Should Republicans win the majority in 2022, McCarthy should not assume he is safe and that numbers are on his side. Having conservatives like Jim Jordan in his camp won’t offer any protection because today’s GOP is a party without flanks. It is Always Trump vs. everyone else. If the number of members furious about Cheney and the potential backlash (or whatever Trump says, does or is indicted for between now and then) exceeds the GOP’s majority margin in 2022, McCarthy may not become Speaker. He’s making a bigger gamble than he may realize.
Additionally, Cheney can fight back on a bigger stage. She can run for president and spend two years refuting Trump’s lies in front of the nation. She can also give Trump an ultimatum: Step aside and let another Republican become the nominee or she can pledge to run as an independent or under another party banner. Cheney may not be able to win outright but she can certainly win by boxing out Trump in favor of Mike Pence, Nikki Haley or anyone else she deems preferable.
Trump’s operatives are laughing off Cheney’s chances in a presidential run, but they have difficulty assessing power dynamics and consistently overstate Trump’s political standing. After all, this group was outhustled, outsmarted, outmaneuvered and outworked by Joe Biden’s lackluster campaign. Many Trump operatives were on social media last week bragging about how the “anti-Trump” candidate received only 3 percent of the vote in an 11-person race in Texas. They ignore the fact that the Trump-endorsed candidate received only 19 percent of the vote, which means 81 percent voted for someone else. The Trump-skeptical candidates actually received 14 percent.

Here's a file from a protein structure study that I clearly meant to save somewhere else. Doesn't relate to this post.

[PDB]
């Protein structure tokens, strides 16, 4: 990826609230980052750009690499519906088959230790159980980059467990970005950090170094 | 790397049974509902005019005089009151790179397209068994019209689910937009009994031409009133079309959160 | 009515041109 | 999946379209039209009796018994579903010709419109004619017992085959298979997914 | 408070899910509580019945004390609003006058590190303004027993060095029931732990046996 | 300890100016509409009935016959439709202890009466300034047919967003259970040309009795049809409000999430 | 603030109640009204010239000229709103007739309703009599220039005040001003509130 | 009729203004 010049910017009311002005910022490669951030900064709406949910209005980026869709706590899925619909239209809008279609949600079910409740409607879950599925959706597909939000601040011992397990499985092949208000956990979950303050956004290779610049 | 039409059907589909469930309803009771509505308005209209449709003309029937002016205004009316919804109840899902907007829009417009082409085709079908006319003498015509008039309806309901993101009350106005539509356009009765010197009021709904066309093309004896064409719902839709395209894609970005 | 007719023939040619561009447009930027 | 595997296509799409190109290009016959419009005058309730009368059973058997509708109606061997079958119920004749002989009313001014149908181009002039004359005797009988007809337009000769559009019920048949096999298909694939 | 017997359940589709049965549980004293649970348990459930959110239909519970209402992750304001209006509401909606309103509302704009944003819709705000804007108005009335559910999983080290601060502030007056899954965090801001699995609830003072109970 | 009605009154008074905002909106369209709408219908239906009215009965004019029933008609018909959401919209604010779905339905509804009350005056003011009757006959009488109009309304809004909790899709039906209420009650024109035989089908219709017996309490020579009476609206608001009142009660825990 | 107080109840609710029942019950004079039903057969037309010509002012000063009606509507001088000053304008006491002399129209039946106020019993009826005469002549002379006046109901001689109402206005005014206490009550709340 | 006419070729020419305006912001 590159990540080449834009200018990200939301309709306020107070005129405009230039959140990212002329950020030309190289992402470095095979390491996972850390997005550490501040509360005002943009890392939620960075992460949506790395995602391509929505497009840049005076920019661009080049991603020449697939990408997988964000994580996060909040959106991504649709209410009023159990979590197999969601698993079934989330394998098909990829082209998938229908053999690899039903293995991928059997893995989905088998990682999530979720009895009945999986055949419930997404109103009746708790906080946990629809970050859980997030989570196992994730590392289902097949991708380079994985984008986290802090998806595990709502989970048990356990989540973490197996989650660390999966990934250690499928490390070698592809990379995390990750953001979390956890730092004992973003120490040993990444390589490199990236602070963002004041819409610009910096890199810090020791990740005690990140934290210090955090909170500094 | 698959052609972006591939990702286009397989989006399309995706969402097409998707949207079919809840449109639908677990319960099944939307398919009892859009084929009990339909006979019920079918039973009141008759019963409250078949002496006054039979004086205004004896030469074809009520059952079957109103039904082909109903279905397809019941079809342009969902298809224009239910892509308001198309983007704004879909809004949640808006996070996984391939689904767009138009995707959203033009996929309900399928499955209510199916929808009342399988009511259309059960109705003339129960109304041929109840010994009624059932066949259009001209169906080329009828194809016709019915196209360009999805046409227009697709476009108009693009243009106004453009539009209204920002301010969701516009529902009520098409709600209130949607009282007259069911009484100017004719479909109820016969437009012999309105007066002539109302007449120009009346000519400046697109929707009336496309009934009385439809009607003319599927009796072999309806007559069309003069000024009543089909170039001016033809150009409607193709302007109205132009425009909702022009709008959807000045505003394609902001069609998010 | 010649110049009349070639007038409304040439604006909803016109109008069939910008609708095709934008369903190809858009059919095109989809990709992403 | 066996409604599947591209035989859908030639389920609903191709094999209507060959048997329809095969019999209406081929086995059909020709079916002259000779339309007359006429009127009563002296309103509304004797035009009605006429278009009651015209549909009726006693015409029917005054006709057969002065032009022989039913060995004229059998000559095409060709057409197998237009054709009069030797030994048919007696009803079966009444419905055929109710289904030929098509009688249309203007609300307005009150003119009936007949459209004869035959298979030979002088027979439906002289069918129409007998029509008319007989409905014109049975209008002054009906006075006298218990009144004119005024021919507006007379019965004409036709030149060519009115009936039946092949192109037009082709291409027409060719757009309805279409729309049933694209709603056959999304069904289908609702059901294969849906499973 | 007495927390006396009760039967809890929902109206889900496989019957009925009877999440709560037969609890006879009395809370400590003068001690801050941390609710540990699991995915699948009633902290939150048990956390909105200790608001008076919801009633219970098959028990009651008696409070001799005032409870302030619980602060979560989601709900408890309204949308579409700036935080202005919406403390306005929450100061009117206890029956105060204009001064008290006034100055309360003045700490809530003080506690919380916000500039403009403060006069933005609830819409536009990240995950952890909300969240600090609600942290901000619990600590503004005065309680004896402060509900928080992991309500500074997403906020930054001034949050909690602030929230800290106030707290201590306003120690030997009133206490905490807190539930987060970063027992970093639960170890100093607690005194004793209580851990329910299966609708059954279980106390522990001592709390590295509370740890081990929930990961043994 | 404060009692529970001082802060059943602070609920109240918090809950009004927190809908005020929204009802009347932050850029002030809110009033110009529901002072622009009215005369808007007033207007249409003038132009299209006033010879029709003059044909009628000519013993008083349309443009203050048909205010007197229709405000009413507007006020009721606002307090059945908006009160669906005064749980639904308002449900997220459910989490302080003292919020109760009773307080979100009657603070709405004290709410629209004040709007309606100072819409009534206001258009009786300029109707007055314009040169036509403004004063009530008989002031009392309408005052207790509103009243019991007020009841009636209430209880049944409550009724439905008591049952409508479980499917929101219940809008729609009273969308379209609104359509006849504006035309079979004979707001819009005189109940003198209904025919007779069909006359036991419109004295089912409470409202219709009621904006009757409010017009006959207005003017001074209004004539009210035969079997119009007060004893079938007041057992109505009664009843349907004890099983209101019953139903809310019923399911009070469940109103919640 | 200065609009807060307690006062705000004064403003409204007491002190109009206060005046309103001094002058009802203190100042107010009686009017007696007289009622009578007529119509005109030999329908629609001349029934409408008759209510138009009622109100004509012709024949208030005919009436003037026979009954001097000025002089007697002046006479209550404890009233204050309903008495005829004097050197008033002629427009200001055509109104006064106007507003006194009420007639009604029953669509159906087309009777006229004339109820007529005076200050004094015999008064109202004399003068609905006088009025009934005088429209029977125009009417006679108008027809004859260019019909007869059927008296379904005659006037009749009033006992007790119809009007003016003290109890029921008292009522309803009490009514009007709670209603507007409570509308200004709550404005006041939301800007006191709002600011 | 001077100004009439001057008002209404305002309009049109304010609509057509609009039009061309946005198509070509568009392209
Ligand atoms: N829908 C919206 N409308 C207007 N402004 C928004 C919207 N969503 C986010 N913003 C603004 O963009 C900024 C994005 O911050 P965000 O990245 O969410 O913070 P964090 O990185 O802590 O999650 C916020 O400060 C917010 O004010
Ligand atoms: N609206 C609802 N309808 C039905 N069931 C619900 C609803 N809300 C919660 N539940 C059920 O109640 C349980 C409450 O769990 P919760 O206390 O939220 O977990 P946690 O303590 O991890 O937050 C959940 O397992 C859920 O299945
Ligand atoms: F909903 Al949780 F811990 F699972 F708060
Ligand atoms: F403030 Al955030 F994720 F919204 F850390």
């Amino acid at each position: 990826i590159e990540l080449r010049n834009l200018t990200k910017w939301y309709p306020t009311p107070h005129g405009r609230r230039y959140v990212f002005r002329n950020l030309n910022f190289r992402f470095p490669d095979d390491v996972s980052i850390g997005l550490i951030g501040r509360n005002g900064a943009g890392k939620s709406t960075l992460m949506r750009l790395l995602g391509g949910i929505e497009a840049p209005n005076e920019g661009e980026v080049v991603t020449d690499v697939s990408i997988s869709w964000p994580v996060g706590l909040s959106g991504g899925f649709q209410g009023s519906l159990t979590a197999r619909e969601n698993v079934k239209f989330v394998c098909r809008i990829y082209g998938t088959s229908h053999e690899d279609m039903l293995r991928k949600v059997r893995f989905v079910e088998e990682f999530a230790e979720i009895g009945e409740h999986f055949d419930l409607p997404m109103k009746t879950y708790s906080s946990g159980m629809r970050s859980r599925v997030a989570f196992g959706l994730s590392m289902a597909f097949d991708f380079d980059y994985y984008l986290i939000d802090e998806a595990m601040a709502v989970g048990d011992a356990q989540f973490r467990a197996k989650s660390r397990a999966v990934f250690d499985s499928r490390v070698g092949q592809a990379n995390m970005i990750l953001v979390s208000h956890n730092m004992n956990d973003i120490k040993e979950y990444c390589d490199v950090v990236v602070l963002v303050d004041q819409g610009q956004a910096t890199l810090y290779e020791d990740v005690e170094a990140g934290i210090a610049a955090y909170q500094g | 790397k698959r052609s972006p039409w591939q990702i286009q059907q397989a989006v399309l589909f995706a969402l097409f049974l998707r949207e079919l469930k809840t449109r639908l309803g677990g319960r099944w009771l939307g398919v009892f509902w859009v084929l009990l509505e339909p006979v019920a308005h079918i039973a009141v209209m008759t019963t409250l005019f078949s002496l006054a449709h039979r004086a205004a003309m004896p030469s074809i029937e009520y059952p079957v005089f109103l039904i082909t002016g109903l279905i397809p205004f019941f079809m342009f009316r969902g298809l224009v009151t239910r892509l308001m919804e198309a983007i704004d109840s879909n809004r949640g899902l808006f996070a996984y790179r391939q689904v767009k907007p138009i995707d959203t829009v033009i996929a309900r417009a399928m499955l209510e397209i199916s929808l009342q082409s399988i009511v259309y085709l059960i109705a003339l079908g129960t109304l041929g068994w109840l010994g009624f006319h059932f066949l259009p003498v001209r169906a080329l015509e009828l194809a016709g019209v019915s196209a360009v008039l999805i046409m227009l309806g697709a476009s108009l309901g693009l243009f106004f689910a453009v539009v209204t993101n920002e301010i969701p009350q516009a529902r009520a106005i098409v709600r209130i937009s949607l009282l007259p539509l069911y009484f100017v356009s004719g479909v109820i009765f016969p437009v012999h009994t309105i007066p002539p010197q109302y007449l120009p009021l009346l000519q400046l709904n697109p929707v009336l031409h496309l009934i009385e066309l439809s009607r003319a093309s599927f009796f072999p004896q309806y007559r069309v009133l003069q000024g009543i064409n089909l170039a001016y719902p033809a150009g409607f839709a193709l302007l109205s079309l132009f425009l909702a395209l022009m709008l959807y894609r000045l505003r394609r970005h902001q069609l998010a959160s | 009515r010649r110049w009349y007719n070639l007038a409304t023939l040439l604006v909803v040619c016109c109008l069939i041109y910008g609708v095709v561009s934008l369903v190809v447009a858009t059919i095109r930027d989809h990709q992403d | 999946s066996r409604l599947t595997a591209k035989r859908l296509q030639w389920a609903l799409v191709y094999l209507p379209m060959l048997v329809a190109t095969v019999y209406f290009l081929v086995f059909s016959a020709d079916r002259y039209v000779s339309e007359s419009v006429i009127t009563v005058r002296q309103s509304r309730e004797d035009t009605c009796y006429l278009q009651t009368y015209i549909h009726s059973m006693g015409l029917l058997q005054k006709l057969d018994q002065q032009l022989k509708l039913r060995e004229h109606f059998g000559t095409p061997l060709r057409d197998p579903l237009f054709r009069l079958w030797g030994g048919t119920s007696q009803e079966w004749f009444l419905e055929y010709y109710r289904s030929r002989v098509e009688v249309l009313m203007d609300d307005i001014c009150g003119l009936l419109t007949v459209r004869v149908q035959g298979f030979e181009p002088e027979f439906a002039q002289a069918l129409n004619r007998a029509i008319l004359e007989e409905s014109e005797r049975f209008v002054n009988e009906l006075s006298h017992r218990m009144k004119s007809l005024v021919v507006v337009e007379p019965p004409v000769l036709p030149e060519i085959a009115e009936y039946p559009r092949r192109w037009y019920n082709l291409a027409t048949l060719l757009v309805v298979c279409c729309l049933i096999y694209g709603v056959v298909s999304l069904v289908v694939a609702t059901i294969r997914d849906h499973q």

Even if the Not-Always-Trump base of support is 3 percent, that’s more than enough to deny Trump another term as president. Trump lost in 2020 and barely won in 2016 when about 100,000 votes in three key states made the difference. Trump, of course, can create his own party but that would only prove Cheney’s point.
The unavoidable task for principled conservatives is to make the case that no one has betrayed Trump’s base more thoroughly than former President Trump. He not only lost a campaign he could have won, but he then threw the Senate to Democrats by railing against “election fraud” instead of boosting the GOP candidates in the Georgia runoffs. Winning the argument that Trump is betraying his base, and that he is the one most responsible for removing barriers to Biden’s agenda, won’t be easy, but it is true and necessary.
Thankfully, one member of Senate leadership is making at least a part of this case. Joni Ernst, the Senate GOP’s conference vice chair, said, “Unfortunately, I think there are those that are trying to silence others in the party … cancel culture is cancel culture no matter how you look at it.”